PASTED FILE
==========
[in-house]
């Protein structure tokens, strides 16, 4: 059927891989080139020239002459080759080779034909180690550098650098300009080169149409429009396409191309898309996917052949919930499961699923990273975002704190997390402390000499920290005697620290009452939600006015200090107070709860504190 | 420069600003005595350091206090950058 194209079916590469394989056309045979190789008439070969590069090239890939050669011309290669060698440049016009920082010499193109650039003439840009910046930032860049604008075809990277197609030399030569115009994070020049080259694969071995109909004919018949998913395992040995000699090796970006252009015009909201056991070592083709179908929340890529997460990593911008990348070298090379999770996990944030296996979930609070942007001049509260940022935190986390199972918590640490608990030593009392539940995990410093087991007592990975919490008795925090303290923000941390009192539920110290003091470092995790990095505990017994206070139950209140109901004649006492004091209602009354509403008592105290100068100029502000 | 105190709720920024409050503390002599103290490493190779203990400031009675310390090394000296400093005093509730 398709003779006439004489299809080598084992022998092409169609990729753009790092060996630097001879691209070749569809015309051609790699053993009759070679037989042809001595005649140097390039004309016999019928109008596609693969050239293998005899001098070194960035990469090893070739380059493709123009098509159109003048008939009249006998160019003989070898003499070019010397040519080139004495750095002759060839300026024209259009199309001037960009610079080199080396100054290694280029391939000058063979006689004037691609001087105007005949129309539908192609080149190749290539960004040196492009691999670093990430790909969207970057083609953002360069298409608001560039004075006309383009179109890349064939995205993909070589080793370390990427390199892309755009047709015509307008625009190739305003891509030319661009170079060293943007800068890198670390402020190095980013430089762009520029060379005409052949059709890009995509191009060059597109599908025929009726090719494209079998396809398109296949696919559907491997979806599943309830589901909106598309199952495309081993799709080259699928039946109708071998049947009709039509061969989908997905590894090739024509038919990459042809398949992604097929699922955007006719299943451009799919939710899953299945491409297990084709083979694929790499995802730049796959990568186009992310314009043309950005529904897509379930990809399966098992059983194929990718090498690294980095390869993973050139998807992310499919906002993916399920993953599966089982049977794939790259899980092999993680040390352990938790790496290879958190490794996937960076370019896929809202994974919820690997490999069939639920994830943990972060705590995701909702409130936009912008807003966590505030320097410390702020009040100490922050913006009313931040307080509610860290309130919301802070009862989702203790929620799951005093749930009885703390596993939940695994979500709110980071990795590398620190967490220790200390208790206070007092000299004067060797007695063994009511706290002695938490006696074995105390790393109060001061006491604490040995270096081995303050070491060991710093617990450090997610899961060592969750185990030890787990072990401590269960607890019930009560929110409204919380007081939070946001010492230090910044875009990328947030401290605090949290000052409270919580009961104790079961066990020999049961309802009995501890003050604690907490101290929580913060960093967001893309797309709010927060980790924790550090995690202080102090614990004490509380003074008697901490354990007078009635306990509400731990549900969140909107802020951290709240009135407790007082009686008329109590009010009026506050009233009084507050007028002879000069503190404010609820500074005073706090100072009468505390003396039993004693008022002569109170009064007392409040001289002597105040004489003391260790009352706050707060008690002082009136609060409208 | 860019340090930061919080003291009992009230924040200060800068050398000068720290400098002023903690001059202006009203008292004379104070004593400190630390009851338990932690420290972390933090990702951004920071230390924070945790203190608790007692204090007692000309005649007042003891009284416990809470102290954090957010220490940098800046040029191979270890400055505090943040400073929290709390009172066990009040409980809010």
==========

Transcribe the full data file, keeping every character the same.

[in-house]
């Protein structure tokens, strides 16, 4: 059927891989080139020239002459080759080779034909180690550098650098300009080169149409429009396409191309898309996917052949919930499961699923990273975002704190997390402390000499920290005697620290009452939600006015200090107070709860504190 | 420069600003005595350091206090950058 194209079916590469394989056309045979190789008439070969590069090239890939050669011309290669060698440049016009920082010499193109650039003439840009910046930032860049604008075809990277197609030399030569115009994070020049080259694969071995109909004919018949998913395992040995000699090796970006252009015009909201056991070592083709179908929340890529997460990593911008990348070298090379999770996990944030296996979930609070942007001049509260940022935190986390199972918590640490608990030593009392539940995990410093087991007592990975919490008795925090303290923000941390009192539920110290003091470092995790990095505990017994206070139950209140109901004649006492004091209602009354509403008592105290100068100029502000 | 105190709720920024409050503390002599103290490493190779203990400031009675310390090394000296400093005093509730 398709003779006439004489299809080598084992022998092409169609990729753009790092060996630097001879691209070749569809015309051609790699053993009759070679037989042809001595005649140097390039004309016999019928109008596609693969050239293998005899001098070194960035990469090893070739380059493709123009098509159109003048008939009249006998160019003989070898003499070019010397040519080139004495750095002759060839300026024209259009199309001037960009610079080199080396100054290694280029391939000058063979006689004037691609001087105007005949129309539908192609080149190749290539960004040196492009691999670093990430790909969207970057083609953002360069298409608001560039004075006309383009179109890349064939995205993909070589080793370390990427390199892309755009047709015509307008625009190739305003891509030319661009170079060293943007800068890198670390402020190095980013430089762009520029060379005409052949059709890009995509191009060059597109599908025929009726090719494209079998396809398109296949696919559907491997979806599943309830589901909106598309199952495309081993799709080259699928039946109708071998049947009709039509061969989908997905590894090739024509038919990459042809398949992604097929699922955007006719299943451009799919939710899953299945491409297990084709083979694929790499995802730049796959990568186009992310314009043309950005529904897509379930990809399966098992059983194929990718090498690294980095390869993973050139998807992310499919906002993916399920993953599966089982049977794939790259899980092999993680040390352990938790790496290879958190490794996937960076370019896929809202994974919820690997490999069939639920994830943990972060705590995701909702409130936009912008807003966590505030320097410390702020009040100490922050913006009313931040307080509610860290309130919301802070009862989702203790929620799951005093749930009885703390596993939940695994979500709110980071990795590398620190967490220790200390208790206070007092000299004067060797007695063994009511706290002695938490006696074995105390790393109060001061006491604490040995270096081995303050070491060991710093617990450090997610899961060592969750185990030890787990072990401590269960607890019930009560929110409204919380007081939070946001010492230090910044875009990328947030401290605090949290000052409270919580009961104790079961066990020999049961309802009995501890003050604690907490101290929580913060960093967001893309797309709010927060980790924790550090995690202080102090614990004490509380003074008697901490354990007078009635306990509400731990549900969140909107802020951290709240009135407790007082009686008329109590009010009026506050009233009084507050007028002879000069503190404010609820500074005073706090100072009468505390003396039993004693008022002569109170009064007392409040001289002597105040004489003391260790009352706050707060008690002082009136609060409208 | 860019340090930061919080003291009992009230924040200060800068050398000068720290400098002023903690001059202006009203008292004379104070004593400190630390009851338990932690420290972390933090990702951004920071230390924070945790203190608790007692204090007692000309005649007042003891009284416990809470102290954090957010220490940098800046040029191979270890400055505090943040400073929290709390009172066990009040409980809010």